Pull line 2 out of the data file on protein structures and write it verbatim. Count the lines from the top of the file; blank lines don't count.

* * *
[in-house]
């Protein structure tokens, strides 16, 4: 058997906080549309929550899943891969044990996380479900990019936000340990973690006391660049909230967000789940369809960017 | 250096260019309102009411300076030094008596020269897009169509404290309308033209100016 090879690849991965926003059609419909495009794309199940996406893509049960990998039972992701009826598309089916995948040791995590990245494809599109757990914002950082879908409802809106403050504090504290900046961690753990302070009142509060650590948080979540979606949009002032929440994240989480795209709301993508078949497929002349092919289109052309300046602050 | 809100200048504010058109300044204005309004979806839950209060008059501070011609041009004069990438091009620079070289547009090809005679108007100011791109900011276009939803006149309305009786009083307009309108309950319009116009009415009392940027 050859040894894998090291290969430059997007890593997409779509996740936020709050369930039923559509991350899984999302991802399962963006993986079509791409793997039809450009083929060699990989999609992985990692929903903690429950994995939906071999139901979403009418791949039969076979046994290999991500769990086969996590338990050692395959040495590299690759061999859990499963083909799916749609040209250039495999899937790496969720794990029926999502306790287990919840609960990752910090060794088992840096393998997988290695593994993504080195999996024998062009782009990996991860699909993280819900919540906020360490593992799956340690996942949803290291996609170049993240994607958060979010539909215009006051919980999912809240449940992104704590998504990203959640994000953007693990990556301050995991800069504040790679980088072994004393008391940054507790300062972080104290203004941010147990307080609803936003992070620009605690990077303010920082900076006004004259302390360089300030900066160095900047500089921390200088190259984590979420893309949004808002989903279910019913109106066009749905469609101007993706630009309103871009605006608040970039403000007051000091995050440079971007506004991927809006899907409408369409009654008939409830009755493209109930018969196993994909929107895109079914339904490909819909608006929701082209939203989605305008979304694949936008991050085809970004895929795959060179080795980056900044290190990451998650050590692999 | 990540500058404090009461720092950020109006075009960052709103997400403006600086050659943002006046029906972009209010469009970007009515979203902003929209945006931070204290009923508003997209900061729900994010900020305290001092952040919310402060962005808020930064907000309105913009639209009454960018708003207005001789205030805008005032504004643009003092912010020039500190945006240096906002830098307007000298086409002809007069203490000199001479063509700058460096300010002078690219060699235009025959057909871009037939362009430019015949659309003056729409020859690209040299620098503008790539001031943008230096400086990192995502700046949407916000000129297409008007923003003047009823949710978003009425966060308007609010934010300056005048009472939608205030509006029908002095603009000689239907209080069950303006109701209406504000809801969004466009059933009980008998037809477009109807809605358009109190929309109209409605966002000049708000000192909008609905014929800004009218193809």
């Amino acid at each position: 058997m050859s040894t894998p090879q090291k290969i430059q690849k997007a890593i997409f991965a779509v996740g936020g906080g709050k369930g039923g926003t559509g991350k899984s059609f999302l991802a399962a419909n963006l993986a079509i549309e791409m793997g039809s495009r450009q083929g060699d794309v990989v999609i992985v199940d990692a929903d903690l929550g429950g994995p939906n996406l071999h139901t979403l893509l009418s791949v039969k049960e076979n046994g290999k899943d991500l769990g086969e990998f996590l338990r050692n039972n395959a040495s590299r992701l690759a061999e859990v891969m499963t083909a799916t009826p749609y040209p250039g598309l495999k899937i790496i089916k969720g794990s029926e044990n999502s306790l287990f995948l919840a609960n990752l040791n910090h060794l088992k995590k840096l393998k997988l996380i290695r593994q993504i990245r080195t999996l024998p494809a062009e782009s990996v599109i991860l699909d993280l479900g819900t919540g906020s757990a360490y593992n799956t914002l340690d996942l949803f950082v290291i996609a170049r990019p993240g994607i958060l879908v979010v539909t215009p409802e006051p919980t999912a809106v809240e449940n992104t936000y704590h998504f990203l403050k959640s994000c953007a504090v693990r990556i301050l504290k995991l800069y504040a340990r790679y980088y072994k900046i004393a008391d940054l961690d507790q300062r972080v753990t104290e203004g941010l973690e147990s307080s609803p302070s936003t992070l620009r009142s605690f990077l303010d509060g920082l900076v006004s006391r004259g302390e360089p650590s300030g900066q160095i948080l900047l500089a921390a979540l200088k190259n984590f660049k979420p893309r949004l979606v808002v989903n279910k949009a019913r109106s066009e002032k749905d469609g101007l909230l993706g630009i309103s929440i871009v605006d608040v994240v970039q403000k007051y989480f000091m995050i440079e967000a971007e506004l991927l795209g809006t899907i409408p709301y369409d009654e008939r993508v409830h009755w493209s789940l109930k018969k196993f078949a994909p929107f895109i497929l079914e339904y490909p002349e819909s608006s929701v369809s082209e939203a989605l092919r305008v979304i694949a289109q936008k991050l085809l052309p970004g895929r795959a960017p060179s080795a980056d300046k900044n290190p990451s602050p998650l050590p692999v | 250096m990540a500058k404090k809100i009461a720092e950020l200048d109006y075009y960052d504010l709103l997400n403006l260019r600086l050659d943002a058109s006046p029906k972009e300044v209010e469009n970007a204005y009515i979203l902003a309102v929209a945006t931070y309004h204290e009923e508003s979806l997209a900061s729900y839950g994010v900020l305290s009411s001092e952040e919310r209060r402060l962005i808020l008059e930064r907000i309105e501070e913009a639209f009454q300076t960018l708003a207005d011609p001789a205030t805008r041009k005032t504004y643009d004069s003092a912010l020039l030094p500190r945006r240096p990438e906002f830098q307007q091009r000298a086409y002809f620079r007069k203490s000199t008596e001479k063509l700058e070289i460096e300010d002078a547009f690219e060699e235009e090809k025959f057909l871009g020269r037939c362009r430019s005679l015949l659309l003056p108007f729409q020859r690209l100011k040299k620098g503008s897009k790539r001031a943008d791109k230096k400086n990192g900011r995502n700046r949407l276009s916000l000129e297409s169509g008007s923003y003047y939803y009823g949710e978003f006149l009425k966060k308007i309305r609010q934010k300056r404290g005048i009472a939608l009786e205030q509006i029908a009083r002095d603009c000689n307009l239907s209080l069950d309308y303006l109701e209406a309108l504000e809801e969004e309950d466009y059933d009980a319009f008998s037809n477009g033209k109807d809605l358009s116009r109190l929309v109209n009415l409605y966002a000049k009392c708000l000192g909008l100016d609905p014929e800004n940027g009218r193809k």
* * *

């Protein structure tokens, strides 16, 4: 058997906080549309929550899943891969044990996380479900990019936000340990973690006391660049909230967000789940369809960017 | 250096260019309102009411300076030094008596020269897009169509404290309308033209100016 090879690849991965926003059609419909495009794309199940996406893509049960990998039972992701009826598309089916995948040791995590990245494809599109757990914002950082879908409802809106403050504090504290900046961690753990302070009142509060650590948080979540979606949009002032929440994240989480795209709301993508078949497929002349092919289109052309300046602050 | 809100200048504010058109300044204005309004979806839950209060008059501070011609041009004069990438091009620079070289547009090809005679108007100011791109900011276009939803006149309305009786009083307009309108309950319009116009009415009392940027 050859040894894998090291290969430059997007890593997409779509996740936020709050369930039923559509991350899984999302991802399962963006993986079509791409793997039809450009083929060699990989999609992985990692929903903690429950994995939906071999139901979403009418791949039969076979046994290999991500769990086969996590338990050692395959040495590299690759061999859990499963083909799916749609040209250039495999899937790496969720794990029926999502306790287990919840609960990752910090060794088992840096393998997988290695593994993504080195999996024998062009782009990996991860699909993280819900919540906020360490593992799956340690996942949803290291996609170049993240994607958060979010539909215009006051919980999912809240449940992104704590998504990203959640994000953007693990990556301050995991800069504040790679980088072994004393008391940054507790300062972080104290203004941010147990307080609803936003992070620009605690990077303010920082900076006004004259302390360089300030900066160095900047500089921390200088190259984590979420893309949004808002989903279910019913109106066009749905469609101007993706630009309103871009605006608040970039403000007051000091995050440079971007506004991927809006899907409408369409009654008939409830009755493209109930018969196993994909929107895109079914339904490909819909608006929701082209939203989605305008979304694949936008991050085809970004895929795959060179080795980056900044290190990451998650050590692999 | 990540500058404090009461720092950020109006075009960052709103997400403006600086050659943002006046029906972009209010469009970007009515979203902003929209945006931070204290009923508003997209900061729900994010900020305290001092952040919310402060962005808020930064907000309105913009639209009454960018708003207005001789205030805008005032504004643009003092912010020039500190945006240096906002830098307007000298086409002809007069203490000199001479063509700058460096300010002078690219060699235009025959057909871009037939362009430019015949659309003056729409020859690209040299620098503008790539001031943008230096400086990192995502700046949407916000000129297409008007923003003047009823949710978003009425966060308007609010934010300056005048009472939608205030509006029908002095603009000689239907209080069950303006109701209406504000809801969004466009059933009980008998037809477009109807809605358009109190929309109209409605966002000049708000000192909008609905014929800004009218193809």